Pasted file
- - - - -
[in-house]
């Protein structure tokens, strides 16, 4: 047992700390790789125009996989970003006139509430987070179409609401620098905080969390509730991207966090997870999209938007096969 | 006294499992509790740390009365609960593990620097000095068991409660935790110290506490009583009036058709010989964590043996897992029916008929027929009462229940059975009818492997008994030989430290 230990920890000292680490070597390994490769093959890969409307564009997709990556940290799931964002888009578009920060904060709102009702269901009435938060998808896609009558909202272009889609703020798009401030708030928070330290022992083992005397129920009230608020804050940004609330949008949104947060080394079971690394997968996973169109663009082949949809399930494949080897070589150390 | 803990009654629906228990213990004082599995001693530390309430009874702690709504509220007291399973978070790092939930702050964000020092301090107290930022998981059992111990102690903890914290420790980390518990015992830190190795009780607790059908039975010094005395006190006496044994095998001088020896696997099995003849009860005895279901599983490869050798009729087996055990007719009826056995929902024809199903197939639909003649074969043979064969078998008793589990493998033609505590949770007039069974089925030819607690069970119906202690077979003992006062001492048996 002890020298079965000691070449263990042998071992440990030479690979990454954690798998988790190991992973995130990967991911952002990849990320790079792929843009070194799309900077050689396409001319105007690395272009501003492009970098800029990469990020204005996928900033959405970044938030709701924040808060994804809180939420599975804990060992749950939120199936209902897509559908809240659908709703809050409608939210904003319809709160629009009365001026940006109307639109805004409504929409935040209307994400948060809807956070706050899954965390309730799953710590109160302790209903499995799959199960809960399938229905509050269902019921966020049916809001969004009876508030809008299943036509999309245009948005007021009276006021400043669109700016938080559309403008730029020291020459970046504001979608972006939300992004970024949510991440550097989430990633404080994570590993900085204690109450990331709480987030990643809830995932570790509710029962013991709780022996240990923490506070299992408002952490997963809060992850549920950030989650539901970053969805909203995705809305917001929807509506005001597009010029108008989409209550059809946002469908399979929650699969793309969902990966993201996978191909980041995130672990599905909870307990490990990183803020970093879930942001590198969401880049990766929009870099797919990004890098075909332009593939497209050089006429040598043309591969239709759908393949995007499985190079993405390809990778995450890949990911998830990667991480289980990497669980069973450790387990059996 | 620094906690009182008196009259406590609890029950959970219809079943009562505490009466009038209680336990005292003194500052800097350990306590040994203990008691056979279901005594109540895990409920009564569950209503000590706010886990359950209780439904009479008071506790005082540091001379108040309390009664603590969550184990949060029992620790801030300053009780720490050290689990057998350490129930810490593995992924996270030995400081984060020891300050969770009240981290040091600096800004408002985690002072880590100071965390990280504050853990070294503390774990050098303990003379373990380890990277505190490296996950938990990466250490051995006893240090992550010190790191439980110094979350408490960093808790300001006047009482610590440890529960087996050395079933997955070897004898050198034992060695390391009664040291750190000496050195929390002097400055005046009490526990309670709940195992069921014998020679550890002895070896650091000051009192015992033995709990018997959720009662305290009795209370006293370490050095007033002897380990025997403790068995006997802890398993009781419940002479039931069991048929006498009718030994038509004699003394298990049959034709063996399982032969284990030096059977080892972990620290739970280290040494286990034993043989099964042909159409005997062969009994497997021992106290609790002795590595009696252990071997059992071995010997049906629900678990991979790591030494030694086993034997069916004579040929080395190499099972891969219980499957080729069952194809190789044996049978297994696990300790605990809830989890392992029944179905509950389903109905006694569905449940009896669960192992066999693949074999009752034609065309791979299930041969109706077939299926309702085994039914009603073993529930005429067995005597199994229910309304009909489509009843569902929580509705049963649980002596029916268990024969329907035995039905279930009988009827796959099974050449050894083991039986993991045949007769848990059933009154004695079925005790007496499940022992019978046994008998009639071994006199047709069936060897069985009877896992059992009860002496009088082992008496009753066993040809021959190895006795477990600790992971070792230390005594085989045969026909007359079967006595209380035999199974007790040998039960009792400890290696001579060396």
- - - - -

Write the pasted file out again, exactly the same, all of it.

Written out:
[in-house]
């Protein structure tokens, strides 16, 4: 047992700390790789125009996989970003006139509430987070179409609401620098905080969390509730991207966090997870999209938007096969 | 006294499992509790740390009365609960593990620097000095068991409660935790110290506490009583009036058709010989964590043996897992029916008929027929009462229940059975009818492997008994030989430290 230990920890000292680490070597390994490769093959890969409307564009997709990556940290799931964002888009578009920060904060709102009702269901009435938060998808896609009558909202272009889609703020798009401030708030928070330290022992083992005397129920009230608020804050940004609330949008949104947060080394079971690394997968996973169109663009082949949809399930494949080897070589150390 | 803990009654629906228990213990004082599995001693530390309430009874702690709504509220007291399973978070790092939930702050964000020092301090107290930022998981059992111990102690903890914290420790980390518990015992830190190795009780607790059908039975010094005395006190006496044994095998001088020896696997099995003849009860005895279901599983490869050798009729087996055990007719009826056995929902024809199903197939639909003649074969043979064969078998008793589990493998033609505590949770007039069974089925030819607690069970119906202690077979003992006062001492048996 002890020298079965000691070449263990042998071992440990030479690979990454954690798998988790190991992973995130990967991911952002990849990320790079792929843009070194799309900077050689396409001319105007690395272009501003492009970098800029990469990020204005996928900033959405970044938030709701924040808060994804809180939420599975804990060992749950939120199936209902897509559908809240659908709703809050409608939210904003319809709160629009009365001026940006109307639109805004409504929409935040209307994400948060809807956070706050899954965390309730799953710590109160302790209903499995799959199960809960399938229905509050269902019921966020049916809001969004009876508030809008299943036509999309245009948005007021009276006021400043669109700016938080559309403008730029020291020459970046504001979608972006939300992004970024949510991440550097989430990633404080994570590993900085204690109450990331709480987030990643809830995932570790509710029962013991709780022996240990923490506070299992408002952490997963809060992850549920950030989650539901970053969805909203995705809305917001929807509506005001597009010029108008989409209550059809946002469908399979929650699969793309969902990966993201996978191909980041995130672990599905909870307990490990990183803020970093879930942001590198969401880049990766929009870099797919990004890098075909332009593939497209050089006429040598043309591969239709759908393949995007499985190079993405390809990778995450890949990911998830990667991480289980990497669980069973450790387990059996 | 620094906690009182008196009259406590609890029950959970219809079943009562505490009466009038209680336990005292003194500052800097350990306590040994203990008691056979279901005594109540895990409920009564569950209503000590706010886990359950209780439904009479008071506790005082540091001379108040309390009664603590969550184990949060029992620790801030300053009780720490050290689990057998350490129930810490593995992924996270030995400081984060020891300050969770009240981290040091600096800004408002985690002072880590100071965390990280504050853990070294503390774990050098303990003379373990380890990277505190490296996950938990990466250490051995006893240090992550010190790191439980110094979350408490960093808790300001006047009482610590440890529960087996050395079933997955070897004898050198034992060695390391009664040291750190000496050195929390002097400055005046009490526990309670709940195992069921014998020679550890002895070896650091000051009192015992033995709990018997959720009662305290009795209370006293370490050095007033002897380990025997403790068995006997802890398993009781419940002479039931069991048929006498009718030994038509004699003394298990049959034709063996399982032969284990030096059977080892972990620290739970280290040494286990034993043989099964042909159409005997062969009994497997021992106290609790002795590595009696252990071997059992071995010997049906629900678990991979790591030494030694086993034997069916004579040929080395190499099972891969219980499957080729069952194809190789044996049978297994696990300790605990809830989890392992029944179905509950389903109905006694569905449940009896669960192992066999693949074999009752034609065309791979299930041969109706077939299926309702085994039914009603073993529930005429067995005597199994229910309304009909489509009843569902929580509705049963649980002596029916268990024969329907035995039905279930009988009827796959099974050449050894083991039986993991045949007769848990059933009154004695079925005790007496499940022992019978046994008998009639071994006199047709069936060897069985009877896992059992009860002496009088082992008496009753066993040809021959190895006795477990600790992971070792230390005594085989045969026909007359079967006595209380035999199974007790040998039960009792400890290696001579060396």